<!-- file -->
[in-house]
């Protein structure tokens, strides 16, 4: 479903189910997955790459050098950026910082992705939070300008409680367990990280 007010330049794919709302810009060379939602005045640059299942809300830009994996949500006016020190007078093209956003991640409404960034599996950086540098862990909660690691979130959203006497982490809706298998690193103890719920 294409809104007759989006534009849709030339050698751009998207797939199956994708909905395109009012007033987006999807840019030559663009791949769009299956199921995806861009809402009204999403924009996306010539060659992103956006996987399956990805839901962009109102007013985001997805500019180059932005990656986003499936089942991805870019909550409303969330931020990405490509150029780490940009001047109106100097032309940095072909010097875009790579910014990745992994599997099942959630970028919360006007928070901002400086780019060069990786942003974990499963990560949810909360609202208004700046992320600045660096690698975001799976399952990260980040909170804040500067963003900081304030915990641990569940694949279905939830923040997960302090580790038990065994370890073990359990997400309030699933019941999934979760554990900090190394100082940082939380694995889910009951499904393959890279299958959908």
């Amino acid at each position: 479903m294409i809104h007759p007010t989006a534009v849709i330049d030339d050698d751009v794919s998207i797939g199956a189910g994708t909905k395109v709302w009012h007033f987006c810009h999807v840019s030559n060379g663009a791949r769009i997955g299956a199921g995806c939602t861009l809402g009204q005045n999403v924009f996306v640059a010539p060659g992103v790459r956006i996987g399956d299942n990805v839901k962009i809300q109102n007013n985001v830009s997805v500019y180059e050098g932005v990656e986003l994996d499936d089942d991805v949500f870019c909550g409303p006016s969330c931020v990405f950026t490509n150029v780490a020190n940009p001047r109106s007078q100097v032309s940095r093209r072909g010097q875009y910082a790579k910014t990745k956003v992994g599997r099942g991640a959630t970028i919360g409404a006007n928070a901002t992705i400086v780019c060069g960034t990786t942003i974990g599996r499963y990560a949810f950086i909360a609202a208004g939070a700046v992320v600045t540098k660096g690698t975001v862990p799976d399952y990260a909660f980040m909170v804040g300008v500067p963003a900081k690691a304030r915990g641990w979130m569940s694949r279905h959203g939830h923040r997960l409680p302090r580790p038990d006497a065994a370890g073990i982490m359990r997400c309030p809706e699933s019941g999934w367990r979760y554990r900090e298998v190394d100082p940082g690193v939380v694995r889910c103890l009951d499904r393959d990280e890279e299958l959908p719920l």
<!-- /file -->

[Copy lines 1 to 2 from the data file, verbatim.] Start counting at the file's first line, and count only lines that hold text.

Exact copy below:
[in-house]
């Protein structure tokens, strides 16, 4: 479903189910997955790459050098950026910082992705939070300008409680367990990280 007010330049794919709302810009060379939602005045640059299942809300830009994996949500006016020190007078093209956003991640409404960034599996950086540098862990909660690691979130959203006497982490809706298998690193103890719920 294409809104007759989006534009849709030339050698751009998207797939199956994708909905395109009012007033987006999807840019030559663009791949769009299956199921995806861009809402009204999403924009996306010539060659992103956006996987399956990805839901962009109102007013985001997805500019180059932005990656986003499936089942991805870019909550409303969330931020990405490509150029780490940009001047109106100097032309940095072909010097875009790579910014990745992994599997099942959630970028919360006007928070901002400086780019060069990786942003974990499963990560949810909360609202208004700046992320600045660096690698975001799976399952990260980040909170804040500067963003900081304030915990641990569940694949279905939830923040997960302090580790038990065994370890073990359990997400309030699933019941999934979760554990900090190394100082940082939380694995889910009951499904393959890279299958959908």